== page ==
If you have ever witnessed High On Fire live, then you will know them to be one of the most monolithically heavy bands on the planet. Singer / guitarist Matt Pike has existed at the forefront of the stoner metal scene for some years now having been one of the prime movers behind feted band Sleep, and age has dulled neither his furiously heavy riffs nor his ability to find just enough melody to guarantee his epic, swamp-fever-riddled sonic tapestries lodge themselves firmly in your cranium, seemingly in spite of the near overwhelming wall of guitars that he lays down. A mere three piece band, if you didn’t have the evidence in front of you, you’d swear an army of musicians were needed to create such an epic racket, and this double live LP set neatly captures HOF at their sweaty best.
Available as single volumes, or as a limited edition double 180 gr vinyl set, ‘Spitting fire’ is miles removed from the sonically corrected, atmospherically challenged material so many bands pass off as a live set these days. This is raw, vital, blood and thunder delivered with a ferocity that unbelievably manages to knock the studio versions clear out of the park. Throughout the recording Matt sounds deranged, his tar-soaked howl barely audible amidst the Iggy-challenging levels of distortion and thunderous bass. It’s not for the faint-hearted, then, but since when were HOF about subtlety? This is the warts and all truth of an HOF gig and its honesty is as refreshing as the naked sound is thrilling. Beautifully pressed and housed in a gatefold cover, vinyl is truly the way to enjoy this brutal, fifteen track set, the warmth of the vinyl providing a depth to the music that the cold, digital nature of CD can never fully replicate, and the pressing itself (as is common with Century Media LPs) is more or less flawless, with minimal obvious surface noise coming off the pristine black platters.
Opening with ‘Serums of Liao’ it is clear that we’re in for a blistering performance, as the guitars are unleashed with a feral energy that leaves one gasping and choking. The opening track from recent masterpiece ‘De Vermis Mysteriis’, it sounds utterly immense thanks to a fantastic mixing job courtesy of Greg Wilkinson and an equally monumental mastering from Alan Douches, a true artist when it comes to this sort of thing and whose credits include Converge, Monster Magnet, Ephel Duath and, of course, the most recent HOF album. This is not, it is fair to say, an album for HOF newcomers, it is too raw and unpolished for that, bit for those who caught the recent tour and who want a souvenir of those mind-blowing shows, this is a fine memento.
Of the tracks on offer, the firs side comprises two instant highlights – the aforementioned ‘serums…’ and a blistering rendition of ’10,000 years’, neatly giving drummer Des Kensel plenty of opportunities to show off his chops. Side B is similarly packed with unfeasibly brutal gems, most notably a teeth-rattling version of ‘Devolution’, these songs all taken from a full-sounding Bowery Ballroom in New York (recorded Nov 30th, with the remaining tracks drawn from the next day’s show in Brooklyn). Quite how the band conjure up such an unholy amount of volume is surely worthy of scientific study, but just one exposure to Jeff Matz’s furiously distorted bass and you’ll be lucky if your insides don’t spontaneously evacuate your body. Sludgy, heavily distorted, and yet with the tunes holding their own against the sonic battering, it is arguable that ‘spitting fire’ is one of the best live albums of recent years, the ambitious double set sounding all the better for being sonically unadjusted.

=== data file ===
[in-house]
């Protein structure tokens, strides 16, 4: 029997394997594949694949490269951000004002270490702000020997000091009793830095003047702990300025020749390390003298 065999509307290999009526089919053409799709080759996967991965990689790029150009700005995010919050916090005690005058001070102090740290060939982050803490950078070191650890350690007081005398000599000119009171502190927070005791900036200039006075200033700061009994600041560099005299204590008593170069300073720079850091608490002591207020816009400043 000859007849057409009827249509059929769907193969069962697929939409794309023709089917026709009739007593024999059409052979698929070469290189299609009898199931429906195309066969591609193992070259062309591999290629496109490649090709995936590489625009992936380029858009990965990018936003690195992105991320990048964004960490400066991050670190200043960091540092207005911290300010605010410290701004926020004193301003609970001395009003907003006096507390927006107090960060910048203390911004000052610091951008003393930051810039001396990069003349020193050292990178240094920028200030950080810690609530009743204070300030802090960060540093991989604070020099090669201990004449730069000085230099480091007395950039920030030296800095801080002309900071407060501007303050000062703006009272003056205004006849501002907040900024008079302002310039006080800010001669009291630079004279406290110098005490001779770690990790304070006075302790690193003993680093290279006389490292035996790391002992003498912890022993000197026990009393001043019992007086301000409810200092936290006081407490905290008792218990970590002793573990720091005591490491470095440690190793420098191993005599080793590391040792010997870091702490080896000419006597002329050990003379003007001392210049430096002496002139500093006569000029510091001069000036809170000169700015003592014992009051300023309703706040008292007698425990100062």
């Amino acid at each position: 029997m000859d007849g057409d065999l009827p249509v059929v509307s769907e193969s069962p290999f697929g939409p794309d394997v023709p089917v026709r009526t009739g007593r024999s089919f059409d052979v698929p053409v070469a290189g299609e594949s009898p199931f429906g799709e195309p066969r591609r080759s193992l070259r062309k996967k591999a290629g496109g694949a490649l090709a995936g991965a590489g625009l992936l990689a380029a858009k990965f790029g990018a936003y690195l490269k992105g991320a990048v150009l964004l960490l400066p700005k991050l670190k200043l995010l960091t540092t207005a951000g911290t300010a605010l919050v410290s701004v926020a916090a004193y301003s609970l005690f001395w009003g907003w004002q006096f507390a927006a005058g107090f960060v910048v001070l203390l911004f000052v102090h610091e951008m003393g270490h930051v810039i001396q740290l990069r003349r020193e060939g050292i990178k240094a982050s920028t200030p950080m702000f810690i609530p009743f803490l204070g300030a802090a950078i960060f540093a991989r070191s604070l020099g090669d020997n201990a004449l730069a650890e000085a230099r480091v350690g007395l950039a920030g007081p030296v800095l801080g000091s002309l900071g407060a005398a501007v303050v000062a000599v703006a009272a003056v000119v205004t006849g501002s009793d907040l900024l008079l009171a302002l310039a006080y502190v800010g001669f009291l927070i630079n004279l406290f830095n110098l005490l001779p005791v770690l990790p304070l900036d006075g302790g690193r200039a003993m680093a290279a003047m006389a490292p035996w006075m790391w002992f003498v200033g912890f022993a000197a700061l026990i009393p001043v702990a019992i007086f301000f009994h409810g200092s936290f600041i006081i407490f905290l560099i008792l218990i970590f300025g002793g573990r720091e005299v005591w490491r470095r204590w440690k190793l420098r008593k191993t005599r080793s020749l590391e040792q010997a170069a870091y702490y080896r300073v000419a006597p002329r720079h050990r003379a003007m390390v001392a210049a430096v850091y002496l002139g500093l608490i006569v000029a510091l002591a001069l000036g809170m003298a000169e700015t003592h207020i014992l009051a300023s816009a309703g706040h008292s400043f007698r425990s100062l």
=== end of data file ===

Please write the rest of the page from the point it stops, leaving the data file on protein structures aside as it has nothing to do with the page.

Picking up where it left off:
The second volume is no less impressive with side C opening on ‘rumours of war’, the bristling stoner/thrash classic from ‘Death is this communion’ whilst ‘DII’ from the same album has the kind of groove that most bands kill for. The sound, as raw as it is, has a warmth to it that is unassailable, and if you close your eyes as the guitars seep out of the speakers drenched in reverb, it’s as if you’re actually at the gig, so convincing is the mix. Side D offers much, opening as it does with the opiate groove of ‘face of oblivion’, Des’ drums taking on the aspect of rapidly advancing avalanche, their crushing thunder both portentous of impending fate and yet so sonically huge as to have an anaesthetic effect, leaving the listener wide-eyed and slack jawed as the whole weight of the frozen mass comes crashing down upon them. With the whole album set to stun, it is the closing track that finally pushes things over the edge. Performed with utter abandon, ‘snakes for the divine’, an easy highlight from an album so good it was rated near perfect by a frothing SonicAbuse writer it’s a devastating end to a live set so unashamedly raw and red-blooded you have to check yourself for claw marks every each and every track.
High on Fire are not about perfection, although listening here you do begin to appreciate how monstrously tight the band actually are, rather about the feel of any given performance. ‘Spitting fire’, a suitably apt title, is all about capturing that feel by steadfastly refusing to airbrush history or apply a self-consciously glossy sheen to proceedings. Throughout you can close your eyes and instantly picture Matt Pike, standing at the mic stand, stripped to the waste and roaring out these chest bursting anthems with all the fury of an evangelical priest. The sound is utterly immense, and it is hard to think of another live album that presents its subject in as honest and objective a light. If you saw HOF on their recent tour this is a fine souvenir whilst if you somehow missed them, this is an essential addition to your collection. Beautifully presented, perfectly recorded and with a set list that neatly draws from across the band’s feverishly impressive career, ‘spitting fire Vol 1 & 2’ is a perfect summation of HOF’s tumultuous career to date.